TravelbyBit is proud to be working with Peter McCormack on his journey to document critical issues around the world, starting from February 2020. Peter McCormack is no stranger to the bitcoin community. His influential podcasts, What Bitcoin Did and Defiance, interviews prominent figures all over the world providing valuable insight into the broader bitcoin community.
His What Bitcoin Did podcast series consists of interviews with a diverse list of experts worldwide. They share insights into bitcoin's future, developments, privacy, adoption and investment. In his latest podcast series, Defiance, Peter interviews the courageous people in countries facing unrest who challenge authority in their ongoing fight for freedom.
Peter recently revealed his plans to get into filmmaking. A video series is in the works to document his first-hand experiences on his recent trip to South America. The video series brings light to the ongoing social unrest in the different cities. It follows heart-breaking stories of how people are coping in dangerous situations, and how bitcoin is helping them in their daily struggles (see the trailer for the Defiance series here).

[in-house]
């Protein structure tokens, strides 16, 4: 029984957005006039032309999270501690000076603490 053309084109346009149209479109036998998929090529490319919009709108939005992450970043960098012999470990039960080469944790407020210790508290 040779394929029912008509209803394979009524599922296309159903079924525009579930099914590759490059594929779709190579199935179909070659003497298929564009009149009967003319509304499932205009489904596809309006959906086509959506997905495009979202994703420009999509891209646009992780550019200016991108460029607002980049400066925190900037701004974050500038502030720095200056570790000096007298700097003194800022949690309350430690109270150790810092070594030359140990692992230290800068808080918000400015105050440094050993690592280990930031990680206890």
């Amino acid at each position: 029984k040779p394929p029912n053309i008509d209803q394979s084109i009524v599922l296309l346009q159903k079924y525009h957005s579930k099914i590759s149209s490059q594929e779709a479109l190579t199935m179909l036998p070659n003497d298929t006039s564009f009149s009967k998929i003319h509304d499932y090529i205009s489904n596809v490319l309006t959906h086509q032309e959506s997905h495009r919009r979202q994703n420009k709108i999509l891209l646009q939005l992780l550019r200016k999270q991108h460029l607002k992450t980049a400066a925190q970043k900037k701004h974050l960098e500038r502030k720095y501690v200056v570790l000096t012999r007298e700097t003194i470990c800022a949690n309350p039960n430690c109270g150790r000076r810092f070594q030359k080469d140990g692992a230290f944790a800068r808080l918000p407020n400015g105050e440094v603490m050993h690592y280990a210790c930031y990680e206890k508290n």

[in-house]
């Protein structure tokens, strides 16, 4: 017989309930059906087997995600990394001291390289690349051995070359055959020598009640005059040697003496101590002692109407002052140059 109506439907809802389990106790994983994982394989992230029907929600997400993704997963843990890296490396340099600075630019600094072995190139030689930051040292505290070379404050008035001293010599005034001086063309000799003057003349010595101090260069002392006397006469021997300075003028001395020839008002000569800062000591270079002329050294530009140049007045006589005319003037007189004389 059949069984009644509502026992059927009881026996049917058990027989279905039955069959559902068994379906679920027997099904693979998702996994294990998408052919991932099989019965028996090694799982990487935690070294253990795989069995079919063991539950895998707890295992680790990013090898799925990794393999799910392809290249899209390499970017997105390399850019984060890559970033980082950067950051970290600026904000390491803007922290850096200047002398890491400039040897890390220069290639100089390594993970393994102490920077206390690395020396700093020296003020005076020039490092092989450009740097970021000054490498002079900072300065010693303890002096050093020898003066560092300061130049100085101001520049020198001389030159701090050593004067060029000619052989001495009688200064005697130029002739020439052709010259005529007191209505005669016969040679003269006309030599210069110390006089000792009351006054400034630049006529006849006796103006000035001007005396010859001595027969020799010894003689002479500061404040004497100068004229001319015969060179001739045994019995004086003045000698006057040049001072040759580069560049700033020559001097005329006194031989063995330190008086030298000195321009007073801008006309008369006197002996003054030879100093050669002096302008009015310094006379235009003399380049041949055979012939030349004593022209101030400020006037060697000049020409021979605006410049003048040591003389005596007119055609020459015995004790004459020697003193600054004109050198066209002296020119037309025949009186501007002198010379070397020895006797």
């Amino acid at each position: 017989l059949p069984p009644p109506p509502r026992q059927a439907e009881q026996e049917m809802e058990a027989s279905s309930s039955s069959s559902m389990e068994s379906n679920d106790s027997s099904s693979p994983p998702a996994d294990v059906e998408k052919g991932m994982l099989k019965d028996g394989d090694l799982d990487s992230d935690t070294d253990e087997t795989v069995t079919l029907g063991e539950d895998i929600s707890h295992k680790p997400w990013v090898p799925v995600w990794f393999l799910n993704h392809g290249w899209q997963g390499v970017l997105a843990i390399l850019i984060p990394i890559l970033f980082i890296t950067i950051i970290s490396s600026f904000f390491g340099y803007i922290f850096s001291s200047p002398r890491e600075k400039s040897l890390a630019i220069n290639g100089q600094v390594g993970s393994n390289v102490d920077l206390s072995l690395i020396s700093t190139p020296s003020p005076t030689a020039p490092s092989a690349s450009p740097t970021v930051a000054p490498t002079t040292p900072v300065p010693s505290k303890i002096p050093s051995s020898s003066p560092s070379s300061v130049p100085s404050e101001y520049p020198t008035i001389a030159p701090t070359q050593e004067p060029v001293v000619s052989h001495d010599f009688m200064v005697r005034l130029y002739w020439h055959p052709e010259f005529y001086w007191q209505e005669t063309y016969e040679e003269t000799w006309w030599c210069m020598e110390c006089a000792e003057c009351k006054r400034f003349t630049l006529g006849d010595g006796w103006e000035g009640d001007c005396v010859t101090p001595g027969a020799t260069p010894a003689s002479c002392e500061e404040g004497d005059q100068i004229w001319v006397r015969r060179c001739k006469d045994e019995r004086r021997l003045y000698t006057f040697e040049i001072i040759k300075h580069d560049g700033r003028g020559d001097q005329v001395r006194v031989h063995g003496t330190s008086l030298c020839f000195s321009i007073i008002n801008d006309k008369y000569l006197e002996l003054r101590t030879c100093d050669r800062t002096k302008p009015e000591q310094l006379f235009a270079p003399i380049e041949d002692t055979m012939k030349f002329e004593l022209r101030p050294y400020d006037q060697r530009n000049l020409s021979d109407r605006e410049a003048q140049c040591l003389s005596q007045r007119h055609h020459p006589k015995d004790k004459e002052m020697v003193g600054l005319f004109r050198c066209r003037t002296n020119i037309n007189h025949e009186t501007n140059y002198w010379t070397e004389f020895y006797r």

"Every country has a different (use-case) for bitcoin," said Peter, in an interview with TravelbyBit to learn about his experiences. "When you see it for your own eyes, you (really) get a picture of how tough life is and how fortunate we are."
His latest journey brings him to cities in South America to document and learn how they are using cryptocurrency. His trip brought him from meeting people fighting for their lives on the Venezuelan border to finding himself in the middle of a protest in Chile (follow his twitter for regular updates on his journey).
__What's happening in South America __
South America has been plagued with political and civil unrest in the past century. Venezuela's political and economic crises are a renowned humanitarian disaster. Chileans are angry about increasing public transit fares, electricity bills, education and pension regimes. The protests in Chile resulted in thousands injured and at least 23 deaths. It opened up an investigation led by the United Nations (UN) high commission, due to allegations of state-sanctioned violence.